Almost all ALS patients are Lyme-positive
It's not just the Halperin study (quoted in my book downloadable for free on the left) that found nine out of ten ALS patients infected with Lyme.
Dr. Martin Atkinson-Barr, CPhys PhD studied at Cambridge and did microbiological experiments at Rhone-Poulenc. Dr. Atkinson-Barr asked thirty random people with ALS to get tested for Lyme disease. Every single one of those ALS patients tested Lyme positive.
We reproduce Dr. Atkinson-Barr's own postings on the USENET newsgroup sci.med.diseases.lyme (emphasis ours):
Posting #1 on sci.med.diseases.lyme:
From: Martin Atkinson-Barr (firstname.lastname@example.org)
Subject: Successful treatment of late-stage ALS
I am pleased to announce the following:
Since April 1999, 150 ALS patients have been tested for Lyme disease with a panoply of tests - incl Western Blot, LUAT, PCR. Not one patient has been found to be negative across all tests. Many have been shown to be PCR positive.
The prognosis and disease development of these patients is entirely consistent with ALS.
Treatment with oral antibiotic therapy has shown mixed results. In particular the use of conventional antibiotics (esp. doxycycline) has been associated with deterioration of ALS patients. In one case the patient rapidly succumbed. In earlier stage ALS patients there is some evidence for improvement, with restoration of speech in two patients and some reported easier swallowing, when treated with oral metronidazole or tinidazole.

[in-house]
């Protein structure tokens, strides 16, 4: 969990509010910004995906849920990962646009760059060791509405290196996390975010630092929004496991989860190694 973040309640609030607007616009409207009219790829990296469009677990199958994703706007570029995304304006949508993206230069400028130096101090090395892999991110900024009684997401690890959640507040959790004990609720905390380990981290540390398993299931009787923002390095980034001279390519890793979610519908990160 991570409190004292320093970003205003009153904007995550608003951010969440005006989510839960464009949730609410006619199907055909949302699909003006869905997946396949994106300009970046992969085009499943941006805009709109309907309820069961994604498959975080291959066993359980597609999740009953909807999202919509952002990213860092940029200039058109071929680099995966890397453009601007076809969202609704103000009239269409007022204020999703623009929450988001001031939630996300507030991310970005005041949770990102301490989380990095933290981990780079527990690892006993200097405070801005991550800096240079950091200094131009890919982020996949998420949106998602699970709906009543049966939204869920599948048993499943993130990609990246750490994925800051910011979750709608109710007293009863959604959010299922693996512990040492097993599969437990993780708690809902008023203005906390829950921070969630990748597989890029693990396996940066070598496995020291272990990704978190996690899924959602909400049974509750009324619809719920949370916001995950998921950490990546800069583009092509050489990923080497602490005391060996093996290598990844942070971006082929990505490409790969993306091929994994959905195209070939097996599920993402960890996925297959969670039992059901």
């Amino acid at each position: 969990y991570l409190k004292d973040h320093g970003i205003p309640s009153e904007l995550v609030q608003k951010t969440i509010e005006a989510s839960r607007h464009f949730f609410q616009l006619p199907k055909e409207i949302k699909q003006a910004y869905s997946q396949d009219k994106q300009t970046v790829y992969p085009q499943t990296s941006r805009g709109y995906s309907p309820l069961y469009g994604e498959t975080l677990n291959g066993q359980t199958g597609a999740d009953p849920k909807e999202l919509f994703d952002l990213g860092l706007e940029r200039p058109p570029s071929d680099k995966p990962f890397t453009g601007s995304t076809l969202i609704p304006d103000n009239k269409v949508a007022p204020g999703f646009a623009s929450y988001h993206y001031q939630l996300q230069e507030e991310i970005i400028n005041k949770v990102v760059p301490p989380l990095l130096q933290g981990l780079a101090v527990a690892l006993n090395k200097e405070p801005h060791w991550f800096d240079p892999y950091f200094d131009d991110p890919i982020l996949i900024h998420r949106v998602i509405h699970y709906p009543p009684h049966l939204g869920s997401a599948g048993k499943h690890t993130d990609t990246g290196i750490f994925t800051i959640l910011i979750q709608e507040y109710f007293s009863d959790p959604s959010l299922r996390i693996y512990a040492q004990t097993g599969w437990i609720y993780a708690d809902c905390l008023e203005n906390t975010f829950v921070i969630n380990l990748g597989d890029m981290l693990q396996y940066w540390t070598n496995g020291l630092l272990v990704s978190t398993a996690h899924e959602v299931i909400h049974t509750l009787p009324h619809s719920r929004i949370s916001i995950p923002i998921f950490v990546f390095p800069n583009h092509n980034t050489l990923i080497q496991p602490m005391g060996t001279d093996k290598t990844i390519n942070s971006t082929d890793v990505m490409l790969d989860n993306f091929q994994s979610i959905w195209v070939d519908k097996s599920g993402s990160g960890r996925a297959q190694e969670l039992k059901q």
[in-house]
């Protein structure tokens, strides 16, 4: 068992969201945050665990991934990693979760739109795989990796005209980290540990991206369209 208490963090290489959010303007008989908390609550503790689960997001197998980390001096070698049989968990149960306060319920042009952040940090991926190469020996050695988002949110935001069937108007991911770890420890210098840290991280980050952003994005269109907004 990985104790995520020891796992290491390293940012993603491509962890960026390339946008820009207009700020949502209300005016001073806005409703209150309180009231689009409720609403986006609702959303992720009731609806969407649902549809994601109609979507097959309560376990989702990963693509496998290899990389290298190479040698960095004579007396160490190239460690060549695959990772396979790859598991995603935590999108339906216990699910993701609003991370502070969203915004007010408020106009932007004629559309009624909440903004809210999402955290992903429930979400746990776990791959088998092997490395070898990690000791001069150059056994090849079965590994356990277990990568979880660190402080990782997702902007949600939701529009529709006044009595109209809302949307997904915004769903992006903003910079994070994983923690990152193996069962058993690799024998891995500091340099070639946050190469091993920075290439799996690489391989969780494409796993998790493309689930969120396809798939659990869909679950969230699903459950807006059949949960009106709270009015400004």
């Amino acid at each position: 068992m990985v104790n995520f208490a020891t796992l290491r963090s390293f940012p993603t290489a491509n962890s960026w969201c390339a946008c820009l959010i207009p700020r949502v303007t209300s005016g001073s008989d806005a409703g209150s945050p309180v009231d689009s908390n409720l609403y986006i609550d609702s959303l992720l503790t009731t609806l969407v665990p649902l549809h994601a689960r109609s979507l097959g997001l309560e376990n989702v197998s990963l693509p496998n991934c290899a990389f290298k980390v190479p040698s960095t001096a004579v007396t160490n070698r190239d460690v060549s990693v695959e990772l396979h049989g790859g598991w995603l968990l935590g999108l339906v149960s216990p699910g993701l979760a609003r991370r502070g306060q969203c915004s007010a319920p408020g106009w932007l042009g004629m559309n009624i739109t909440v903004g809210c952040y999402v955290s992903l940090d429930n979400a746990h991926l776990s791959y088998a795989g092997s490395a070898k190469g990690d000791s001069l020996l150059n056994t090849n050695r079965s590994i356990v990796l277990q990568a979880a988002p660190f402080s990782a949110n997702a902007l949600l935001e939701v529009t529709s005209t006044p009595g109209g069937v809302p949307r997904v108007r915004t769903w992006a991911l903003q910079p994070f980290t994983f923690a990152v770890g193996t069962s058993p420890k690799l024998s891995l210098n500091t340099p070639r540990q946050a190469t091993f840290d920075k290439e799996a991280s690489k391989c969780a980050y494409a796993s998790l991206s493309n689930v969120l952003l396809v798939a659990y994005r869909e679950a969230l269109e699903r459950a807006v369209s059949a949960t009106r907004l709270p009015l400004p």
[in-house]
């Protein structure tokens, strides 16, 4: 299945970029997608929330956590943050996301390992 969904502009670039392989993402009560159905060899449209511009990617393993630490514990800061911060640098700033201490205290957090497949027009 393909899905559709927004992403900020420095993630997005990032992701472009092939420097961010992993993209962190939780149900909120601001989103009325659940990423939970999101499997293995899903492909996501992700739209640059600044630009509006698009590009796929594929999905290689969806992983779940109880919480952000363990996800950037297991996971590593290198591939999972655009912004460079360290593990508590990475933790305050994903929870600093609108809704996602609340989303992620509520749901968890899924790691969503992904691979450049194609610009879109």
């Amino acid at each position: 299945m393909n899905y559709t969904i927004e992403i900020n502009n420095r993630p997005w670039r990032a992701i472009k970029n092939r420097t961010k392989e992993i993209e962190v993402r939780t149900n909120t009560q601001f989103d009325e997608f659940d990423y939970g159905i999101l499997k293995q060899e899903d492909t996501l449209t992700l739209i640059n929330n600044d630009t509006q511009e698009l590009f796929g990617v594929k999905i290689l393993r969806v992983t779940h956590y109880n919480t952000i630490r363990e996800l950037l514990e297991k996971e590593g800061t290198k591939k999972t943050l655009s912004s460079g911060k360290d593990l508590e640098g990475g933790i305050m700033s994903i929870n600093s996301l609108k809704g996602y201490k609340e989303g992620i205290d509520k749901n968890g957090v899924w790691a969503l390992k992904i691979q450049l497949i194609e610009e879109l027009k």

The reactivity of ALS patients to Lyme tests has been previously reported.
In the course of the past 9 weeks a patient (body weight 125lbs, 66 years of age) with advanced ALS symptoms has been treated aggressively with IV metronidazole + conventional antibiotics (Biaxin initially) at doses of 500mg tid metronidazole IV and 500mg Biaxin bid orally. The diagnosis of ALS was made at the Mayo clinic. The patient was admitted in respiratory failure with tongue fasciculations, weakness in the right arm. The immediate prognosis was poor and the attending physician expected the patient to expire within 24 hours. The patient was ventilated. In the course of 7 weeks of the above therapy the patient has improved and is now ambulatory and off of ventilation using only occasional nasal oxygen. On the IV therapy the tongue fasciculations disappeared.
After 7 weeks the patient was taken off of the IV meds and treated with only oral tetracycline (500mg qid). On this treatment the tongue fasciculations returned. The IV therapy was reinstated with IV Rocephin replacing the oral Biaxin and the tongue fasciculations ceased. The patient continues to improve on a daily basis.